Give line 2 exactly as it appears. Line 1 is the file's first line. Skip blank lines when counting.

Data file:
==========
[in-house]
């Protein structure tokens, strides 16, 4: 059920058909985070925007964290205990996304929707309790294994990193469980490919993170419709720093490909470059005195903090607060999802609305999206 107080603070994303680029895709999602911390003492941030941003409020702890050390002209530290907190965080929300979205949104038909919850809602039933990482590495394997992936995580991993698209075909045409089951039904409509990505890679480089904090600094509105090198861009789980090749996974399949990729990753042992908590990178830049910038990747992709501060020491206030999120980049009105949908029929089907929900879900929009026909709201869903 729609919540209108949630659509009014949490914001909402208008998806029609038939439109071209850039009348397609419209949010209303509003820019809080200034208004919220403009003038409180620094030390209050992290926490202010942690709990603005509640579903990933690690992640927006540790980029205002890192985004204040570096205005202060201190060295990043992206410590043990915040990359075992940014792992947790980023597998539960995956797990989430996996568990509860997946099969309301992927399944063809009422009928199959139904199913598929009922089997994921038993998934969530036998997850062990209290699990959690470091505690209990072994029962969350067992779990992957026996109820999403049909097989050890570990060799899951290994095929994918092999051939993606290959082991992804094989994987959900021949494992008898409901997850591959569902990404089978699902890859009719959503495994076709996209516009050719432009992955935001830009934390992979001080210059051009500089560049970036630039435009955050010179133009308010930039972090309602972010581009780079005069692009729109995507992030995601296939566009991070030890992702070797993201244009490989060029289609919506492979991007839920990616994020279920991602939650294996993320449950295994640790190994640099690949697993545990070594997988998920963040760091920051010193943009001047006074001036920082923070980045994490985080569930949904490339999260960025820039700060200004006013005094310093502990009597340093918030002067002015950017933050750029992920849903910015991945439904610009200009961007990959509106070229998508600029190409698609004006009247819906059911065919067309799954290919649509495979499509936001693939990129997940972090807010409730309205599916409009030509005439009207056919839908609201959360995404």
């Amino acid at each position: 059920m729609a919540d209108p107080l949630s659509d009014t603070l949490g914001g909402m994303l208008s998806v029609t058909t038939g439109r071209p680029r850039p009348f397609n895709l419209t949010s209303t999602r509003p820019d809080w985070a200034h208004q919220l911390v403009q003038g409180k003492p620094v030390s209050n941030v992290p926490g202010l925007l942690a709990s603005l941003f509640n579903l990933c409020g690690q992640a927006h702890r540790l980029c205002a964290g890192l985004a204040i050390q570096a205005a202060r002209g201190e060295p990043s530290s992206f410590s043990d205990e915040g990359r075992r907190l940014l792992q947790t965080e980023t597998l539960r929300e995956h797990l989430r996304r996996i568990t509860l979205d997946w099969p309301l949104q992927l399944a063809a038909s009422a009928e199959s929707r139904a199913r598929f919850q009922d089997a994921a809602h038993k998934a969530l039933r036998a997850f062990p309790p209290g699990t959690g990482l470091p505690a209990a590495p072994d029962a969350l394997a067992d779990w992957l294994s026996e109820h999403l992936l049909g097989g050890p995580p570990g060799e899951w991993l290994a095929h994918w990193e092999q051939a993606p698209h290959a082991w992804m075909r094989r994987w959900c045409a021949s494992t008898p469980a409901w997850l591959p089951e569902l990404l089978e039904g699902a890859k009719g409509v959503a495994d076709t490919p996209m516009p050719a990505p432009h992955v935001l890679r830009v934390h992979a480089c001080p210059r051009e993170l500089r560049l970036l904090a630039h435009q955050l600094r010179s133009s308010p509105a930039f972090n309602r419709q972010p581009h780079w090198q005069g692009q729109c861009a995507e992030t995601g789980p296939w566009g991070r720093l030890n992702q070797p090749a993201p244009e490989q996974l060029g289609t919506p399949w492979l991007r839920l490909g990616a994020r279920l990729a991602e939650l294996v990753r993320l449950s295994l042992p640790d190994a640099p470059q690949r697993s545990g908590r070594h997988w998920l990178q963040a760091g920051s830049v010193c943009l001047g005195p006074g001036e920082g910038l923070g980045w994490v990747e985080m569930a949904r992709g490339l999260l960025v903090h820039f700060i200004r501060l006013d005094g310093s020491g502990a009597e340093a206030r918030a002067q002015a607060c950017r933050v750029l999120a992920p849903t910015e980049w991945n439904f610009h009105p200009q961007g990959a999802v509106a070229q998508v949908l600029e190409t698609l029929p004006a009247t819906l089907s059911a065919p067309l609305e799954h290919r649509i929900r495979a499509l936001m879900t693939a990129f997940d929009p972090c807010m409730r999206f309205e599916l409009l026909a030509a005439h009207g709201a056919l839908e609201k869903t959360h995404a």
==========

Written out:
């Protein structure tokens, strides 16, 4: 059920058909985070925007964290205990996304929707309790294994990193469980490919993170419709720093490909470059005195903090607060999802609305999206 107080603070994303680029895709999602911390003492941030941003409020702890050390002209530290907190965080929300979205949104038909919850809602039933990482590495394997992936995580991993698209075909045409089951039904409509990505890679480089904090600094509105090198861009789980090749996974399949990729990753042992908590990178830049910038990747992709501060020491206030999120980049009105949908029929089907929900879900929009026909709201869903 729609919540209108949630659509009014949490914001909402208008998806029609038939439109071209850039009348397609419209949010209303509003820019809080200034208004919220403009003038409180620094030390209050992290926490202010942690709990603005509640579903990933690690992640927006540790980029205002890192985004204040570096205005202060201190060295990043992206410590043990915040990359075992940014792992947790980023597998539960995956797990989430996996568990509860997946099969309301992927399944063809009422009928199959139904199913598929009922089997994921038993998934969530036998997850062990209290699990959690470091505690209990072994029962969350067992779990992957026996109820999403049909097989050890570990060799899951290994095929994918092999051939993606290959082991992804094989994987959900021949494992008898409901997850591959569902990404089978699902890859009719959503495994076709996209516009050719432009992955935001830009934390992979001080210059051009500089560049970036630039435009955050010179133009308010930039972090309602972010581009780079005069692009729109995507992030995601296939566009991070030890992702070797993201244009490989060029289609919506492979991007839920990616994020279920991602939650294996993320449950295994640790190994640099690949697993545990070594997988998920963040760091920051010193943009001047006074001036920082923070980045994490985080569930949904490339999260960025820039700060200004006013005094310093502990009597340093918030002067002015950017933050750029992920849903910015991945439904610009200009961007990959509106070229998508600029190409698609004006009247819906059911065919067309799954290919649509495979499509936001693939990129997940972090807010409730309205599916409009030509005439009207056919839908609201959360995404």